A bright green watering can and a small black trowel sit next to a freshly dug hole filled with water, surrounded by small herbaceous plants.

Choosing What To Plant

Planting selected native plants is a part of active land restoration. It is intended to complement the community of volunteer plants that occur through passive restoration processes. There are many great resources online to help you choose the right plants for your area. Visit our Helpful Links page for some of our favorite sites.

For example, it increases biodiversity in a landscape lacking in certain seeds that may have been present in earlier history in the region. Wise selection requires studying plant lists and comparing plants to what you know about your environment.

Even a good selection may not grow successfully. Volunteer plants are usually healthier than those we plant, since the conditions were optimal for that particular plant to take root in that location. Fortunately, it is possible to deliberately introduce a plant into a location that is well suited for it. After it has survived several years, you can consider that it has become acclimated and permanent. Well done!

The Planting Process

You may use your own familiar gardening techniques. We invite you to also incorporate a few elements of our planting process that we have found particularly beneficial:

  • Let potted plants sit in a planting spot for several days to become acclimated.
  • Dig the hole with a shovel in a soft ground spot, which indicates humus is present.
  • Allow a rainfall event to water into the hole. Overnight rain is best. Click HERE to learn why it is best to water overnight!
  • At planting time, fill the hole with water from a rain barrel. Allow the water to completely drain out.
  • After the hole drains, place two-to-three inches of mushroom compost (or horse manure compost) in the  bottom of the hole. You may also add organic kelp as a starter nutrient, by sprinkling a coating inside the planting hole. (Read package instructions.)
  • Gently place the plant in the ground, then add more compost and the original soil to fill in the hole.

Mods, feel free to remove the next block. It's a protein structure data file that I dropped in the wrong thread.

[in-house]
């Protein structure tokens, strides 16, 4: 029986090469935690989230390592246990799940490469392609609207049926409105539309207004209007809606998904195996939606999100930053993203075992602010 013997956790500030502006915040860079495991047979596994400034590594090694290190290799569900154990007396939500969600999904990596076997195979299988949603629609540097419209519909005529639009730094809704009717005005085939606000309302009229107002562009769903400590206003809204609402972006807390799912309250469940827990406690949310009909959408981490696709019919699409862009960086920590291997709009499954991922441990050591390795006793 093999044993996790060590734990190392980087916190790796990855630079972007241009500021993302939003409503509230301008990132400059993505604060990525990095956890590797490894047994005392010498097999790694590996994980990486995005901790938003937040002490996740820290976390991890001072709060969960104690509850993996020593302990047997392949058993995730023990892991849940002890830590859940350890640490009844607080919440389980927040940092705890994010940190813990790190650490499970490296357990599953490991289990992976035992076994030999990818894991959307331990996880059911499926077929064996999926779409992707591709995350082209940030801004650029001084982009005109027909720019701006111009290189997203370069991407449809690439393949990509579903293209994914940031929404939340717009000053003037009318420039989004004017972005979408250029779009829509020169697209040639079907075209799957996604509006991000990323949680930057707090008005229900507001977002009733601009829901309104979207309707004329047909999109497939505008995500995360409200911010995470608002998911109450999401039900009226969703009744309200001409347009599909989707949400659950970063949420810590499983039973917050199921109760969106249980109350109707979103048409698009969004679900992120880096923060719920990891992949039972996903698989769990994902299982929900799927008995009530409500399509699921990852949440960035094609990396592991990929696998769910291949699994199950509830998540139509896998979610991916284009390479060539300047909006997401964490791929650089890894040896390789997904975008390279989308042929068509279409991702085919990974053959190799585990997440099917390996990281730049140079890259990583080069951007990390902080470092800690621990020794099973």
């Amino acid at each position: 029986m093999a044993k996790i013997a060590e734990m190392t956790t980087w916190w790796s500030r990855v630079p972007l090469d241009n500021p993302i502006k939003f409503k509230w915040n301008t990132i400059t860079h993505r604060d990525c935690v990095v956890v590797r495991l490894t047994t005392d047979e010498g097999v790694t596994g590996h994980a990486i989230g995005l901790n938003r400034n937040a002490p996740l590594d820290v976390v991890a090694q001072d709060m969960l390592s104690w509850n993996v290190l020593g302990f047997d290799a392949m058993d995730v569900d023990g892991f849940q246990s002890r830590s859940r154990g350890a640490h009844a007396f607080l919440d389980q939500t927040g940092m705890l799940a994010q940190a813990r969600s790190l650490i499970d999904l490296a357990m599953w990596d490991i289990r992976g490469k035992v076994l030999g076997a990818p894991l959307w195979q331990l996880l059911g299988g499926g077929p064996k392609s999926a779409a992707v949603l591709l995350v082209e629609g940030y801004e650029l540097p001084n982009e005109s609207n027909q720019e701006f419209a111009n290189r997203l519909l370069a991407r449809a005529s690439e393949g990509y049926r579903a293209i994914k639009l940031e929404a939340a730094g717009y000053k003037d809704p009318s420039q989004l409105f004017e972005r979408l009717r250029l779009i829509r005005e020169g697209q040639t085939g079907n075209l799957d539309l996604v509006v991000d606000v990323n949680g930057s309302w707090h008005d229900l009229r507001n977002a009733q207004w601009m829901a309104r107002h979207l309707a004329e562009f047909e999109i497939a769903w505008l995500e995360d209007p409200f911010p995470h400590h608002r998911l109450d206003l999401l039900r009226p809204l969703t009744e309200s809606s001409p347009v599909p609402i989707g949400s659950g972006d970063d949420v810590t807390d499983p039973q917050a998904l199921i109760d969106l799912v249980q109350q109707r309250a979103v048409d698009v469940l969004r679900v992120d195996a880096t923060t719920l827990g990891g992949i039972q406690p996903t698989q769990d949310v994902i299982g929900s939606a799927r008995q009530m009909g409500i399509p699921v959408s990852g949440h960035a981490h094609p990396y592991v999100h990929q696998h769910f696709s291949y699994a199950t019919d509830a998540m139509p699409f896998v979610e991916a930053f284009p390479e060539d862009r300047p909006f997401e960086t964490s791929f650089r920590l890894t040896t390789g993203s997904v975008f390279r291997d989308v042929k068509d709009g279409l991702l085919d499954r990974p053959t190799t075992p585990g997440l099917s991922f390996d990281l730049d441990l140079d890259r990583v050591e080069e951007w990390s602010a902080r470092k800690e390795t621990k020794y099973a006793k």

• After planting, soak thoroughly using water from the rain barrel.

First Seven Steps to Restoration

Try this at home

Getting started on the road to reforesting your lawn can be intimidating. Here is a guide to give you the confidence you need to get started:

  1. Use an electric rototiller to break and till in the sod on at least ten percent, or up to half, of your grass lawn. Be sure to select an area located near a patio or window where you can observe it on a daily basis. 
  2. Add organic materials such as compost, leaves and straw. 
  3. Start a vegetable or herb garden, while you wait for succession to occur. 
  4. Allow “weeds” to grow until they can be identified, and allow beneficial volunteer plants to grow for as long as they naturally sustain themselves. 
  5. Gradually plant supplemental native plants that fit the stage of succession. 
  6. Watch for trees to emerge, and allow them to grow. (It will probably take several years for this stage of woody growth succession to begin). 
  7. Enjoy the earlier stages of succession while they last! It is a natural cycle basic to the earth. The human habit of blocking succession needs to be replaced with an ecological mindset. 

Watering Guidelines

  • After the initial watering immediately following planting, water on a daily basis for one to two weeks, depending on rainfall.
  • Check water needs for at least one year.
  • After that, if a plant is to be sustainable, it will survive on rainfall alone. Healthy soil holds moisture inside many small pores, and that will be sufficient for established plants and trees.